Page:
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Why You Need a Project Management Office

Why You Need a Project Management Office

It's Hard to Measure Success

But Schlumberger's results aren't typical. For survey respondents, improving project success rates is a top goal, yet getting metrics that prove that PMOs are working takes time. In the CIO/PMI survey, 42 per cent of companies with PMOs less than 1 year old didn't know or do not track success rates. Only 22 per cent of companies with PMOs older than five years said the same. It's inherently difficult to pinpoint project success rates for PMOs less than three years old simply because there's no track record of completed projects. Even if CIOs can determine cost savings or success rates, benchmarking results against other organisations isn't a reliable gauge of progress because so many variables factor into the success of a PMO. "To justify the existence of a PMO, companies can build a business case with relative ease," says Robert Handler, vice president of Meta Group's enterprise planning and architecture strategy service. "Yet people want a good quantitative number, and it's difficult to have that silver-bullet ROI that's applicable in all cases." For Schlumberger's de Montmollin, the biggest benefit of the PMO - giving the CIO the status and financial details of all the company's IT projects - isn't something he can quantify.

One relatively quick metric to come by is customer satisfaction among internal end users. Burlington Northern Santa Fe Railway (BNSF) scores customer satisfaction numbers on completed projects and tracks ongoing activities quarterly. Since the PMO was instituted, these customer satisfaction scores have been consistently improving. Jeff McIntyre, BNSF's assistant vice president of technology services, says the company is struggling with other metrics that could peg project improvements directly to the PMO. "No two projects are alike, so it's difficult to do comparisons," he says. In addition, BNSF sent about 40 per cent of its development work offshore, so it's hard to attribute specific results solely to the PMO, says McIntyre. Yet BNSF is pursuing harder metrics; technology services is working on a Balanced Scorecard that will try to nail down measurements during the next year that paint an accurate picture of the PMO's effect on the bottom line as well as on processes and learning.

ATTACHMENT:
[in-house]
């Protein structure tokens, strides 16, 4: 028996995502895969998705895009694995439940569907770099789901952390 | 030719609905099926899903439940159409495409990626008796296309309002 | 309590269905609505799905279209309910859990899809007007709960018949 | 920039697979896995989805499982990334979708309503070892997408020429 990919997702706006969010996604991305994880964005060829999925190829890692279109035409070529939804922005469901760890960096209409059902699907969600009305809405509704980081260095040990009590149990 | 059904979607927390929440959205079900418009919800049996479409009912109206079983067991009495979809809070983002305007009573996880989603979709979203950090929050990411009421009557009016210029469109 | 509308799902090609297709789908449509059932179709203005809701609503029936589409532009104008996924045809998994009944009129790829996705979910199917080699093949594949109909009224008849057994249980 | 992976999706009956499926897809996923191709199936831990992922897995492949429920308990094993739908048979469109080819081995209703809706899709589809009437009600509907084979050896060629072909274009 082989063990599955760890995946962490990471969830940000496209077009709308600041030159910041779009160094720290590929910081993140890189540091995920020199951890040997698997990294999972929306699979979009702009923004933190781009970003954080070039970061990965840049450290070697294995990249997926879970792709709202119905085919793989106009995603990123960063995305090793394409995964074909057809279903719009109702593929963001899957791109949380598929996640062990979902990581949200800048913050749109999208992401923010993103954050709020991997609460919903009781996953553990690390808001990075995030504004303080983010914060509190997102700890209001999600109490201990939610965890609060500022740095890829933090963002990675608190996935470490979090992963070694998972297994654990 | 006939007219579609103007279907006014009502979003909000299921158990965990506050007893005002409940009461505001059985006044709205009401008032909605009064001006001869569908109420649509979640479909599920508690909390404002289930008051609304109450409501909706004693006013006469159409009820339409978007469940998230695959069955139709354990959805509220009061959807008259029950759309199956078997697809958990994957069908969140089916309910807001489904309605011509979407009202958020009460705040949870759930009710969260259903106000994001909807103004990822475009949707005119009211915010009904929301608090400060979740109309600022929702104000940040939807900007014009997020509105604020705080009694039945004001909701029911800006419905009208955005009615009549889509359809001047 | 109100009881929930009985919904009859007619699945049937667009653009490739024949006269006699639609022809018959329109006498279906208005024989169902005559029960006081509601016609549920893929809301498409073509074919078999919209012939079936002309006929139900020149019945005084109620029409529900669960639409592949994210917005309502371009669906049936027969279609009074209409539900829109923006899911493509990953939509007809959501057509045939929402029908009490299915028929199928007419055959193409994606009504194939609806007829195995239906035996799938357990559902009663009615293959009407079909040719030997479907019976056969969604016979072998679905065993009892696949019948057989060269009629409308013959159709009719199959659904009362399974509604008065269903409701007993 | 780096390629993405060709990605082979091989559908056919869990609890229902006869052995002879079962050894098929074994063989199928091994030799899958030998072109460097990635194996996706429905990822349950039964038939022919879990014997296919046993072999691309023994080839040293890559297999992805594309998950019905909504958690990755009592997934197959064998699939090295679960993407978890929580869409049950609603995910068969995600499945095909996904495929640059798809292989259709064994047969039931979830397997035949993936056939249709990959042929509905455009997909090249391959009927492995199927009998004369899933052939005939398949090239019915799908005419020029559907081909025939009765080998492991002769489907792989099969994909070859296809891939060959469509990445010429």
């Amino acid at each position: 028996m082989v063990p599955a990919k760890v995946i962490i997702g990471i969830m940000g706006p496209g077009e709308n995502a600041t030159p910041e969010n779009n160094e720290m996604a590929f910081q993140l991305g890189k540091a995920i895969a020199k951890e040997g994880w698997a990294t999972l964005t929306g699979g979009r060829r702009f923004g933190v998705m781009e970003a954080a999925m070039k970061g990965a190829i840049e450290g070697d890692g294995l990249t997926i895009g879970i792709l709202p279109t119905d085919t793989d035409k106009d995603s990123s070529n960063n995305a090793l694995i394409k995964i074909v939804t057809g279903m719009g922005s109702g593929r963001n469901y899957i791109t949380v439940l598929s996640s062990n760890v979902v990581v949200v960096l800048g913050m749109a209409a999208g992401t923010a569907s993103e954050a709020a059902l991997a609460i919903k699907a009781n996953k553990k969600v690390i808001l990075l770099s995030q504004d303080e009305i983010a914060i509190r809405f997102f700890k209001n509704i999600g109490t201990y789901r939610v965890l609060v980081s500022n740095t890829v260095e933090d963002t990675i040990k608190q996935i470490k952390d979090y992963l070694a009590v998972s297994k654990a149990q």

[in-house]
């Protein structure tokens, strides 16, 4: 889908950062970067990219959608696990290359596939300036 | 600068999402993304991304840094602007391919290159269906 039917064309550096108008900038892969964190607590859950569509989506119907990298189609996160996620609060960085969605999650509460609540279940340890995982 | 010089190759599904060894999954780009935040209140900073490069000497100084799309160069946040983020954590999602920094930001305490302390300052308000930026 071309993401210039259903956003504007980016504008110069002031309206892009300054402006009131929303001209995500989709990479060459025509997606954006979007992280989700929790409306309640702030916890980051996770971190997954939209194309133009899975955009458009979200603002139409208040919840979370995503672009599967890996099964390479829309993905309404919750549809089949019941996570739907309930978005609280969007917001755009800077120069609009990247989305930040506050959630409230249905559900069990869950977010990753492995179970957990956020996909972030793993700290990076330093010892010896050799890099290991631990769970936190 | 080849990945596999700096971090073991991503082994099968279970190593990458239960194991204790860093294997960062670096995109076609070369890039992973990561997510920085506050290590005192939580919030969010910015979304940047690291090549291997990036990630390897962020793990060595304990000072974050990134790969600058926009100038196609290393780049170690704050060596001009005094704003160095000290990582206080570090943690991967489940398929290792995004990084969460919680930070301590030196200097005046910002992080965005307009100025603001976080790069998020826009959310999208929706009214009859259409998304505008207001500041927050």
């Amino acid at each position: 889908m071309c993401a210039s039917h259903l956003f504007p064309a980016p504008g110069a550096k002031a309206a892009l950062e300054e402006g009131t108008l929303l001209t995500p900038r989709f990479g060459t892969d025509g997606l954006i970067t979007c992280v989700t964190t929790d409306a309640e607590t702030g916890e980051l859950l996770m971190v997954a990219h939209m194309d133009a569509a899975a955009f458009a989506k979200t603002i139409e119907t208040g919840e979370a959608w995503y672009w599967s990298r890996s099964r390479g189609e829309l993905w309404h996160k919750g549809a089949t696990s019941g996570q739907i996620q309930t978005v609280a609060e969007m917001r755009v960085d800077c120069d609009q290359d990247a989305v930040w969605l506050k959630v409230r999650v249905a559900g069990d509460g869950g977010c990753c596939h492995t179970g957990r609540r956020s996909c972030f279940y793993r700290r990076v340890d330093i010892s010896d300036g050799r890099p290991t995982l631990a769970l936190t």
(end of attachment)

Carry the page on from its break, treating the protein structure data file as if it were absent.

To create a PMO that is a good cultural fit, Handler and others recommend starting out with well-defined pilot projects that rely heavily on input from project managers in the business units. At OHSU, project management officer John Kocon concurs. "You have to really understand the culture, look at industry standards and best practices, and tailor them to the organisation," he says. "There's some give and take with project stakeholders who may resist doing things in a prescribed way."

To overcome such resistance, Kocon enlists support among senior managers. Others involved with PMOs say that senior management must be involved - either in terms of sponsorship or a direct reporting relationship - if PMOs are to be effective.

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